Magic Ed’s Discount Land Auction Mart

June 28th, 2008
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Evidence continues to accumulate that the province’s decision to raise royalty rates (not to be confused with the loosely used term “higher royalties” which implies an increase in actual revenues collected) is self-destructive.
Most readers will have heard of the roaring rebound in natural gas prices, which blasted through $10 per thousand cubic feet (mcf) or million British thermal units (mmbtu) in spring and last week were over $11 per mmbtu, up from the $6 per mmbtu range last year and the low of $4 per mmbtu in the late summer of 2006.
The sudden return of gas prices (as well as continued record high crude oil prices) has certainly rescued cash flows and share values of producing companies and oilfield service providers alike. Capital budgets and drilling rates have stopped their decline and will either be flat or more likely up somewhat year-over-year (still below 2005 and 2006 levels, however).
This is all to the good, but it masks the damage being done. As we’ve said before, much of it will be in the form of foregone opportunity. There’ll be no weeds pushing through the cracked concrete of idled factories, with a few laid-off workers forlornly picketing at the locked gates. It’ll simply be things that never got done, impossible to photograph and difficult for most people even to visualize.
Premier Ed Stelmach last fall declared that if the industry went down following his announcement of higher royalty rates, it would only be because of low commodity prices. Don’t blame him! It seems he had it exactly backwards. It turned out that if the industry didn’t go down, it would only be because of absurdly high commodity prices. The coming new regime appears to have been pre-emptively rescued by the price rise.
But there is hard evidence of the damage being done, as alert reader Paul S. pointed out in a recent e-mail. Alberta has by far the highest oil and natural gas production of the three western-most provinces and the largest land area with oil and natural gas potential. Naturally, it normally accounts for the lion’s share of revenues from auctions of mineral leases (also known as “land sales”). But today it’s routinely being trounced by B.C. and Saskatchewan. We mentioned this phenomenon in several previous blog posts, especially this one in which we pointed out that land sales revenues have virtually collapsed. (Land sales are suggestive of future activity as undeveloped land is required to drill new wells into new, heretofore unrecognized or overlooked oil and natural gas prospects.)
The decline is continuing into the summer, as the Daily Oil Bulletin pointed out two days ago:
Alberta petroleum, natural gas and oilsands rights drew $35.48 million on Wednesday to put the six-month land sale total this year at just under $451.7 million, down considerably from the $745.88 million in 2007 and leaving the province well behind the pace being set by British Columbia and Saskatchewan.
B.C., by contrast, has generated more than $960 million and Saskatchewan over $600 million so far this year.
The two “weaker” energy provinces have drawn well over three times as much in freely given auction funds – these are not taxes or royalties, remember – as Alberta. Even starker are the average prices: B.C. nearly $3,700 per hectare of mineral lease, Saskatchewan over $2,100 per hectare. Alberta? $307 per hectare. No, there isn’t a 1, 2 or 3 missing from the front. Saskatchewan made its money with just three sales all year so far, in contrast to Alberta’s bi-weekly auctions.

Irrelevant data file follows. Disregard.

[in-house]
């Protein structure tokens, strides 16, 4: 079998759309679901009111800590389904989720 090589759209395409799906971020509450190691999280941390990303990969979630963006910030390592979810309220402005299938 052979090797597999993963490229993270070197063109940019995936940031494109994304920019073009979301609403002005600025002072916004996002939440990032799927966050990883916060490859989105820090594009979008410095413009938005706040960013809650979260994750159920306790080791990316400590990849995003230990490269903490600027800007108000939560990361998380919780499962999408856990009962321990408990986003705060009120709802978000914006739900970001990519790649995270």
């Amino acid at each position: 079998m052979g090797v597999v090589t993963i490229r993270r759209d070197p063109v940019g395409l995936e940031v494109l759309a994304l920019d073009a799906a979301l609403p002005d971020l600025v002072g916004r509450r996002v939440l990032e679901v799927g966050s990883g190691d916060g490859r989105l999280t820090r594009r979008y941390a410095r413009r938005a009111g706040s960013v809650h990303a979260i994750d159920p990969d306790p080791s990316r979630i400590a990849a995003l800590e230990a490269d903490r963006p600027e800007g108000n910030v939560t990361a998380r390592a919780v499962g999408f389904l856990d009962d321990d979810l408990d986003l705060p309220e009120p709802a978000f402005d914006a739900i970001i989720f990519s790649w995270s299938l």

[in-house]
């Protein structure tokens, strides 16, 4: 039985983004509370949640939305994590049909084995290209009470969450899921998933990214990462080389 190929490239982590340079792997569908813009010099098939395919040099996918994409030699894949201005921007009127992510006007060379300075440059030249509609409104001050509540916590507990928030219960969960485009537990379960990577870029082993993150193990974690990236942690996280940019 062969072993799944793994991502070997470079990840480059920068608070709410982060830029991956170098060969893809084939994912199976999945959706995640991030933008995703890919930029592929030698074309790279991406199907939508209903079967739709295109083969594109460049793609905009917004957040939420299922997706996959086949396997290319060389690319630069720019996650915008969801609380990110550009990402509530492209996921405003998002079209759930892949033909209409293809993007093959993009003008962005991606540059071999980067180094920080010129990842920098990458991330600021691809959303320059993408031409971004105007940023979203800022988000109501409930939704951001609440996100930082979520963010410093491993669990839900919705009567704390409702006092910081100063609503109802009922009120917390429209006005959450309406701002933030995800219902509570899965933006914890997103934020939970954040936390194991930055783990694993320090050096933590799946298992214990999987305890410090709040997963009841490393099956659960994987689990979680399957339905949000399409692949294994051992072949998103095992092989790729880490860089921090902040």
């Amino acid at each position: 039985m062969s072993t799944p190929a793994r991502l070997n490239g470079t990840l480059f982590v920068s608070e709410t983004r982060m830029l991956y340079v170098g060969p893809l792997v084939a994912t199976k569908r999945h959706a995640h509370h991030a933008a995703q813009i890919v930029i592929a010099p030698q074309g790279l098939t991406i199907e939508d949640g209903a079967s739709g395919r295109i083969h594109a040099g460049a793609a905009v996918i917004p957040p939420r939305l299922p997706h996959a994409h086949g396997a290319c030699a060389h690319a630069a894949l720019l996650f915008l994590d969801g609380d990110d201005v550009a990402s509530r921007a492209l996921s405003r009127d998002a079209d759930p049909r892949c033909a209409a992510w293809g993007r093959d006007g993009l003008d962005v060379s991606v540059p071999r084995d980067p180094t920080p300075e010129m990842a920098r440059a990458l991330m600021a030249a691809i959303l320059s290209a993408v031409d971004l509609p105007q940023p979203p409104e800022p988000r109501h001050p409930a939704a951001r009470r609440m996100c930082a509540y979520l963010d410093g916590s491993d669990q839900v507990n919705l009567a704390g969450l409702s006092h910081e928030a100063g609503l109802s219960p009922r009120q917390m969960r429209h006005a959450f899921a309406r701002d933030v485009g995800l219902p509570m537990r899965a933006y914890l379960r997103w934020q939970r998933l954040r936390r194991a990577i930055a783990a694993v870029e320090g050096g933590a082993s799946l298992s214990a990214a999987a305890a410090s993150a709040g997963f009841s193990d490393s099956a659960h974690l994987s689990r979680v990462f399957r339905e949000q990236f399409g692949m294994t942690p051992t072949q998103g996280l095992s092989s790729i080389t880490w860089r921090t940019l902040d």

“It’s a new dawn!” Paul enthuses with the faux zeal of a Maoist Red Guard. “You have to be magical to make revenue disappear with these commodity prices.”
“Magic Ed” Stelmach doesn’t have quite the ring of “Steady Eddy” that his acolytes gave him. Sounds more like a discount furniture huckster. Perhaps that’s suitable, given that he’s now handing out mineral leases for next to nothing.
Paul adds: “I hope someone points out the lost revenue to Alberta, just like they pointed out the ‘lost’ royalties [due to allegedly low previous royalty rates].”
Paul notes that Canada’s natural gas production (the overwhelming majority of which comes from Alberta) is down by a whopping 1 billion cubic feet (bcf) per day year-over-year, or about 6 percent. At today’s prices, that’s $4 billion in gross revenue – of which a solid $1 billion would have accrued to the province as royalties. In fact there’s every chance production in Alberta is down by more than 1 bcf per day, since B.C.’s gas production continues to grow. More of that foregone opportunity.
Natural gas production is also growing strongly in the U.S., where royalty rates are…wait for it…low. This allows producers to plough last year’s cash flows into this year’s new-technology-driven gas plays.
Sadly, we suspect Paul’s hope for big media publicity over Alberta’s “lost” revenues is in vain. Bad effects are only ever pointed out by the news media and activists when caused by conservative governments. They’re irrelevant when coming from the left. Because it’s not the act or the consequence that counts – it’s the intention. And the intention was to get Albertans their “fair share”. That’s all you need to know. Hmm…perhaps Our Fair Share just happens to be far lower than that due to British Columbians and Saskatchewanians. Through, um, lower royalty rates.
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By John Weissenberger